This morning we got the bad news that none of our geo-fenced lottery permits had come through. It wasn’t too surprising, but it meant we had no plans for the day. Should we just call it and drive home? Should we try to find some other feature to explore? We opted to visit one of the other amazing places inside Vermillion Cliffs National Monument that Mark had heard about. None of us knew anything about it other than it’s usually pretty crowded because it’s supposed to be pretty awesome. I have never hiked Coyote Buttes at all. I haven’t seen The Wave in person. But I can’t imagine it’s any better than what we experienced at White Pocket. This place was amazing and we had it completely to ourselves. There were a couple people there when we arrived, but they all left before we walked out to the formations. It doesn’t get better than that.
The Paw Hole Problem
Our first attempt to reach White Pocket went sideways. The dirt roads inside the national monument are basically just deep rutted sand. Our 4Runner is very capable. We have after-market suspension, wider rims and larger tires. We let out some of the air in our tires to give us a softer ride and a bit more traction in the sand. Our friends have a similarly capable Land Cruiser. The sandy roads were not an issue for either of us. So why did we have to turn back before reaching White Pocket on our first go? Because we are stupid and didn’t read the map before driving to Paw Hole. We originally thought we would just drive up past Paw Hole and continue on to White Pocket. It is definitely the shortest route. Unfortunately, when we got to the Paw Hole trailhead, we realized the road we wanted to take heading East to White Pocket is designated one-way going West. There were no other cars around and we considered just doing it. But we figured it might have some narrow sections that made it difficult-at-best to pass an oncoming vehicle, and we didn’t want to cause trouble, so we ultimately decided to head back out and take the long way around. Later we decided it may just be too steep to be passible in the deep sand.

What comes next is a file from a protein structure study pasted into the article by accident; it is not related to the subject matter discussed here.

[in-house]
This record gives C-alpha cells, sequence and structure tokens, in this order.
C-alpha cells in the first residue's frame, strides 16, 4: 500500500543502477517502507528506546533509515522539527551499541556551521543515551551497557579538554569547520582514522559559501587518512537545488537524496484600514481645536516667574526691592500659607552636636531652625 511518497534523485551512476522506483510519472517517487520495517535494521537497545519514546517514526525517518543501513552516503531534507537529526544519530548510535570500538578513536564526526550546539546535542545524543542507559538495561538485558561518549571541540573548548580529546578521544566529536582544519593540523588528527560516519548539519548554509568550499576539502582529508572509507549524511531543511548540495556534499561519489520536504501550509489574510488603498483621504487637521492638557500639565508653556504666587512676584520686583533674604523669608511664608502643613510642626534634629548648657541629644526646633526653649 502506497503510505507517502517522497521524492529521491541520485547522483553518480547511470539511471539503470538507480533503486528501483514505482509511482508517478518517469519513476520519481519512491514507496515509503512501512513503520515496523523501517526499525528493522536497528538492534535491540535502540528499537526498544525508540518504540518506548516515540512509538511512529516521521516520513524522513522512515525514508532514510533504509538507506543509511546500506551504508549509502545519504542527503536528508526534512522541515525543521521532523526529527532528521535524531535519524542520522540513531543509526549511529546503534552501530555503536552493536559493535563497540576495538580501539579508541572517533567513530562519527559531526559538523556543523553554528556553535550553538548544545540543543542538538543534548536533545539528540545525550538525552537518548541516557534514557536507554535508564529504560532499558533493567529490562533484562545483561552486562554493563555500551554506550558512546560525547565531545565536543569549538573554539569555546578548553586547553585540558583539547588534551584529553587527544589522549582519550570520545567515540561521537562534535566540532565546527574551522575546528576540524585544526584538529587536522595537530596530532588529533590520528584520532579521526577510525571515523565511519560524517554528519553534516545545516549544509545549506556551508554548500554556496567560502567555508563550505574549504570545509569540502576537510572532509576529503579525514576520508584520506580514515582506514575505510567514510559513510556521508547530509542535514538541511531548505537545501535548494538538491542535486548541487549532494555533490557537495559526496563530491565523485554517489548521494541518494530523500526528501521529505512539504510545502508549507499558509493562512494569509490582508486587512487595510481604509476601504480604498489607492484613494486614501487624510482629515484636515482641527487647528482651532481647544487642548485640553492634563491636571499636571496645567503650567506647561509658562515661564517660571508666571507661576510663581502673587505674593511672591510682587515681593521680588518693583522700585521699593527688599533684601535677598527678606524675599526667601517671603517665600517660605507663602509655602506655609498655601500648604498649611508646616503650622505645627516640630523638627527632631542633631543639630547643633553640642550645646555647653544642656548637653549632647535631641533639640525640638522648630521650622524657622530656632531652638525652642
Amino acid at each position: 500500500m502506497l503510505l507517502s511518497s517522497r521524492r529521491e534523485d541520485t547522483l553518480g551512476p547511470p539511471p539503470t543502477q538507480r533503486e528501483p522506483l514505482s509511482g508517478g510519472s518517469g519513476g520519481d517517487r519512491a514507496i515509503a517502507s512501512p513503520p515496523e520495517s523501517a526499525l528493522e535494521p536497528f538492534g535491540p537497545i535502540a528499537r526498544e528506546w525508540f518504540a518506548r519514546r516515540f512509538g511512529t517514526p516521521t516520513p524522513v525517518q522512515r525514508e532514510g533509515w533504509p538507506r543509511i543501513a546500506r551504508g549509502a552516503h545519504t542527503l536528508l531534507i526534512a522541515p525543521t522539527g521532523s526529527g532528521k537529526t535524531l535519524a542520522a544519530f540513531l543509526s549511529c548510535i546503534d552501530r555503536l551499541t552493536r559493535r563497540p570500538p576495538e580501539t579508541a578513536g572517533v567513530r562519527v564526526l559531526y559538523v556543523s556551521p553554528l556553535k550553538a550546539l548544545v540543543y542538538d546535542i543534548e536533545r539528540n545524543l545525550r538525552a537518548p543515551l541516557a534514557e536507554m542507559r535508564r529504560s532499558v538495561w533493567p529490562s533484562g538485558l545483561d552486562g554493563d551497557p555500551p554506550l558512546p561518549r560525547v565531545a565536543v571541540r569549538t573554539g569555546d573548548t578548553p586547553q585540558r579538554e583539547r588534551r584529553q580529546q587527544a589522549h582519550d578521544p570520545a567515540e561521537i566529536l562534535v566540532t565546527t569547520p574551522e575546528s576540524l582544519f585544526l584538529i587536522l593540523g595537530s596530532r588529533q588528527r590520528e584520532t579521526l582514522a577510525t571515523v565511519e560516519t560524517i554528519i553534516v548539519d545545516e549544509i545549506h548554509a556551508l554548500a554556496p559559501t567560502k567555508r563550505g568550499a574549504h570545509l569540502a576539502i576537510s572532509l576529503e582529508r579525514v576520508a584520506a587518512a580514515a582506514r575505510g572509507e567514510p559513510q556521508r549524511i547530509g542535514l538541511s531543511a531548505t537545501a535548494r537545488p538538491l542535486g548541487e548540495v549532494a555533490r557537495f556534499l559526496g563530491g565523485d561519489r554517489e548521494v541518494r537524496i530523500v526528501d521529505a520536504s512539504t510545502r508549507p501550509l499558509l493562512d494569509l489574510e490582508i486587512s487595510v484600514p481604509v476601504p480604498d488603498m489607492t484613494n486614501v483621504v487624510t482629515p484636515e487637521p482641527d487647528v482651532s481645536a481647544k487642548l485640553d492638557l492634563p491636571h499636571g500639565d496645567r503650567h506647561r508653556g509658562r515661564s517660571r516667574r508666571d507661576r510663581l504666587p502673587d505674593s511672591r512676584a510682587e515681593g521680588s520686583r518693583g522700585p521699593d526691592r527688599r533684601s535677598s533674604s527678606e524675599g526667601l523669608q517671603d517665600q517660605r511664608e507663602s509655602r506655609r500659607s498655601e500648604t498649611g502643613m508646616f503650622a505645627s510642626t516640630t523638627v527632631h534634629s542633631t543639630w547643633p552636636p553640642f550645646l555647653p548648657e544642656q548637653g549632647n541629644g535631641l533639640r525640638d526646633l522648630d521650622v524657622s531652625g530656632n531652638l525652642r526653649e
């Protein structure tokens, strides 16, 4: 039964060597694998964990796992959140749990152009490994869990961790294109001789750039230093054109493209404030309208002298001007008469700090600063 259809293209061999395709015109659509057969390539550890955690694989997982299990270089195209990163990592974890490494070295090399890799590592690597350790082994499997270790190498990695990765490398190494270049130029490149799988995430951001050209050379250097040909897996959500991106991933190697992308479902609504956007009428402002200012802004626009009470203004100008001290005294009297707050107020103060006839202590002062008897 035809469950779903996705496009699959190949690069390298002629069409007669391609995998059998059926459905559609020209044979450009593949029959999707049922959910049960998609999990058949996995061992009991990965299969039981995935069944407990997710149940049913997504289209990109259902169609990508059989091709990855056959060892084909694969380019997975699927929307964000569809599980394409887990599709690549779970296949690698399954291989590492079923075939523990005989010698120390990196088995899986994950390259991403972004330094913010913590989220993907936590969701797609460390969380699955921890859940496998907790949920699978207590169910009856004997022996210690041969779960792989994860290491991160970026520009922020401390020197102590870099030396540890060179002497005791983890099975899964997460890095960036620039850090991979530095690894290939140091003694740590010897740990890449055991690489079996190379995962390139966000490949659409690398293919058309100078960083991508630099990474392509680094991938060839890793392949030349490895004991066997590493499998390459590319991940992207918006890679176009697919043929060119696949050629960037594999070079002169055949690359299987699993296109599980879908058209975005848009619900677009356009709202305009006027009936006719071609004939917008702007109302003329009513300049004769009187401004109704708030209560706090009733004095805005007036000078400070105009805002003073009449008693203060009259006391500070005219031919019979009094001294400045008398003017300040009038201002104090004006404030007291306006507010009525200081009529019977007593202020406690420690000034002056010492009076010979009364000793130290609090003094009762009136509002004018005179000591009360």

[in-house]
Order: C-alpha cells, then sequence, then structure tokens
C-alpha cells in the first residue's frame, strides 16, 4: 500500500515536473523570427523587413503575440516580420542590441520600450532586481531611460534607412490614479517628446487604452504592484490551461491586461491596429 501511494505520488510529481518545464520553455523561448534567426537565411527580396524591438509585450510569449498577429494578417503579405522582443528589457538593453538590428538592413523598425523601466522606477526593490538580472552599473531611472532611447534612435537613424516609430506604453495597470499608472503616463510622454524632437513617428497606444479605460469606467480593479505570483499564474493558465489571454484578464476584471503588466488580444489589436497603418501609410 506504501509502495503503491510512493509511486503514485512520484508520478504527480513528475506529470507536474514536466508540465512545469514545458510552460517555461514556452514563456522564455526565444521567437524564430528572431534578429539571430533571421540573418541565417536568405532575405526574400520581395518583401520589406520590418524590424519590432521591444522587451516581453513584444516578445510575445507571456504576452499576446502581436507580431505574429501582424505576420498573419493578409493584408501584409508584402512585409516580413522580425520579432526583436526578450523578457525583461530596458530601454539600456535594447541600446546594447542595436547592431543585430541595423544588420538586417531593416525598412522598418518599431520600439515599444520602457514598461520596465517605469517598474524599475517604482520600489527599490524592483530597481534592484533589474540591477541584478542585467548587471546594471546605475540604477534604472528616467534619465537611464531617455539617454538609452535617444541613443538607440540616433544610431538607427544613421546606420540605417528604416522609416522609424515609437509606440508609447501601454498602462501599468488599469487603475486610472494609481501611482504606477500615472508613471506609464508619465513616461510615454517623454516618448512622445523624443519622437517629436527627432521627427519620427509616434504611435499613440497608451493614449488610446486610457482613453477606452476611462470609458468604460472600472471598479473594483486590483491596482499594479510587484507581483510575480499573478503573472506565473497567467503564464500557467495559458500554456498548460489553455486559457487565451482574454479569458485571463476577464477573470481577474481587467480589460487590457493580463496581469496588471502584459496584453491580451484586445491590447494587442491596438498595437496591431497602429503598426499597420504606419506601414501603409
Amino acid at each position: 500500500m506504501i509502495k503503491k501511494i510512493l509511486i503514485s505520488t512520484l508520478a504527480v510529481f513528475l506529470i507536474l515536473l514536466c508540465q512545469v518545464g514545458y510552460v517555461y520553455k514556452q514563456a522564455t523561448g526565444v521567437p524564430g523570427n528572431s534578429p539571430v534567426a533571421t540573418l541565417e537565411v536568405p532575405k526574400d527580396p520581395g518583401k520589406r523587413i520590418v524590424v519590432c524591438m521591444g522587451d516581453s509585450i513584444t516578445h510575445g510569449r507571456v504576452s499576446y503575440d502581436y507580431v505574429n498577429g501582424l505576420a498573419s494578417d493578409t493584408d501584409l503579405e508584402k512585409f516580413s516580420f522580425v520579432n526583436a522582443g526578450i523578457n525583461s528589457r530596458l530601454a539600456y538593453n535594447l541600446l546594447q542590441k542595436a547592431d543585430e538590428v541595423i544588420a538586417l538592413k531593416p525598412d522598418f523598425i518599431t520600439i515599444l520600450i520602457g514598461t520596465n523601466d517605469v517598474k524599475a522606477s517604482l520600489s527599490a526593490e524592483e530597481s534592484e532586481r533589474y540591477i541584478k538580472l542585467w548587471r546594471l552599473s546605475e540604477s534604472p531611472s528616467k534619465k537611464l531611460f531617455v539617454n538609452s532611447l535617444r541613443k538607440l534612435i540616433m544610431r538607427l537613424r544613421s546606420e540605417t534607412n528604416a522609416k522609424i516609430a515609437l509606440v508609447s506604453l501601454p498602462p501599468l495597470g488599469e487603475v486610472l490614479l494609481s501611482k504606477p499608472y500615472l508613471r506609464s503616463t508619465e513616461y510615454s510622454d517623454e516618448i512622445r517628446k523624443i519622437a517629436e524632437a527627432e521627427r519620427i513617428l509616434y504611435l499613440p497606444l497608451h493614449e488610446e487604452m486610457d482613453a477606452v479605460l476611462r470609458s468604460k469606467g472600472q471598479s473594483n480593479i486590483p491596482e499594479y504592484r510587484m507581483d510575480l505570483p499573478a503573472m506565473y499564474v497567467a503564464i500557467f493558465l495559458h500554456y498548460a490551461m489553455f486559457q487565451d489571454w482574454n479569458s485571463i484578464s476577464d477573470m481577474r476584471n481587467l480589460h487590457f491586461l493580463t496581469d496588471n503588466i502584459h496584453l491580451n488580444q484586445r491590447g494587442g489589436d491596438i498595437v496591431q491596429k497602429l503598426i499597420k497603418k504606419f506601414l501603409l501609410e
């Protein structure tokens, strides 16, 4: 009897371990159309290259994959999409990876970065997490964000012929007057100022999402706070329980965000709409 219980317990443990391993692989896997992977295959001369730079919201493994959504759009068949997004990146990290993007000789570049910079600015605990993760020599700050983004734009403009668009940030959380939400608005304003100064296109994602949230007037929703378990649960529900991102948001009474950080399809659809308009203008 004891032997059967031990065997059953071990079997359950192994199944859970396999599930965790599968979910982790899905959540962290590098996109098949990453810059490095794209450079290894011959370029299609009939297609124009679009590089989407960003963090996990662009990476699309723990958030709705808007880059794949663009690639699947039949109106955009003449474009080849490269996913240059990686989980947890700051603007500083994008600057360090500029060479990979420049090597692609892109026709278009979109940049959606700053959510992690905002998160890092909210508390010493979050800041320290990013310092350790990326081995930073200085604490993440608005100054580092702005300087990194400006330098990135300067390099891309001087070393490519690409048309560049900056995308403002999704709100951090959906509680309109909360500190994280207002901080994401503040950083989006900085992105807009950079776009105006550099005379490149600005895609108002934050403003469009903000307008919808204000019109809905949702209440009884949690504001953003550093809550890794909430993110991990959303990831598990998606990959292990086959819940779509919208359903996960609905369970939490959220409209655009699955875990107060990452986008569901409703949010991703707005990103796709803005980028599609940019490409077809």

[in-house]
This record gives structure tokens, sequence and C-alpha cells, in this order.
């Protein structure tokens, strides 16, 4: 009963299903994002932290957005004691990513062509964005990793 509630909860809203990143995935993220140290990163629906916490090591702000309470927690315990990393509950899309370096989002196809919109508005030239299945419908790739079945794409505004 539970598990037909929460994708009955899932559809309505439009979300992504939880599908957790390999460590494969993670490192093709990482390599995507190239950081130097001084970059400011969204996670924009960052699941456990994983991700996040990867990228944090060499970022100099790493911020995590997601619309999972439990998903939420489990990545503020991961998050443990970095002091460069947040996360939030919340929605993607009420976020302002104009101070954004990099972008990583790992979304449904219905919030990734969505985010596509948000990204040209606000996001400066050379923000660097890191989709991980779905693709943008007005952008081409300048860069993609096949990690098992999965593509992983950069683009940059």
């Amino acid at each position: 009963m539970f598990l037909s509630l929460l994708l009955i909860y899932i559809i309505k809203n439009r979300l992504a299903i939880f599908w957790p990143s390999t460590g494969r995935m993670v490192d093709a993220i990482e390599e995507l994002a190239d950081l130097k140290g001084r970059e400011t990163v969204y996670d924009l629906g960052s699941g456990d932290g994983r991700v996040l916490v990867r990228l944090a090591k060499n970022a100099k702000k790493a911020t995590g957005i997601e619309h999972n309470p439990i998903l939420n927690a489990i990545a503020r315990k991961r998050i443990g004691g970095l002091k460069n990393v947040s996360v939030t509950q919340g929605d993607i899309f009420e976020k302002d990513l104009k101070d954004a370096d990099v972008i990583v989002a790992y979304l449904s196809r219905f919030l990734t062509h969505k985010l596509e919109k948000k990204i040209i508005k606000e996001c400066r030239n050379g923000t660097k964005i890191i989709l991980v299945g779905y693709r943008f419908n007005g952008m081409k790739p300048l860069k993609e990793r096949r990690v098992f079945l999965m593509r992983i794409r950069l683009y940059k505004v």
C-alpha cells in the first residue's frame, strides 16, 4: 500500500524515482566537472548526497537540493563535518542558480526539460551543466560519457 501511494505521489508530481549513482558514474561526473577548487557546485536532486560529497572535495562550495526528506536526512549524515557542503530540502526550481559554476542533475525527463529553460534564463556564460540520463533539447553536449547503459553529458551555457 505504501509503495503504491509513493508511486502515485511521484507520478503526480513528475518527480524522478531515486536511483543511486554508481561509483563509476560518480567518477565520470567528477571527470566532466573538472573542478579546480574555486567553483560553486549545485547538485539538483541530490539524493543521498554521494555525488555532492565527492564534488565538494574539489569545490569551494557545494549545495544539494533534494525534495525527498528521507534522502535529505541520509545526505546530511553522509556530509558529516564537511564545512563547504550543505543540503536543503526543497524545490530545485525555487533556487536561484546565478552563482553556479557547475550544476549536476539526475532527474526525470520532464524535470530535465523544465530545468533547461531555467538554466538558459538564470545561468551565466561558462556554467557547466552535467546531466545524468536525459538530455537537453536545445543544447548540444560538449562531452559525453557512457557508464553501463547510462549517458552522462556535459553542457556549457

There was a motor home and a Sprinter van on the edges of the White Pocket parking lot. They were camping there and probably taking some amazing sunrise and sunset pictures. We also saw a well-equipped Jeep. The owners of the Jeep showed up as we were putting on sunblock. They gave us a quick rundown of what they thought was the best and then they headed home. They described the trail out to the rocks as being formidable, but it was a pretty easy walk. I wouldn’t even call it a hike.
The clouds were rolling in, which looked really great and provided some interesting sun and shadow spots across the rocks. But they also brought rain, which was a problem. We didn’t mind getting wet or walking around the rocks in the rain, but we had to drive back out on those roads of deep sand. Rain and deep sand are not the recipe we needed, so we didn’t stay very long once the rain hit.
Despite our worries, the drive out was a piece of cake. The rain hadn’t made it very muddy. In fact, it may have been just enough to help hold some of the sand together. We zoomed along the back country roads and headed back home. What a great weekend. We will be back.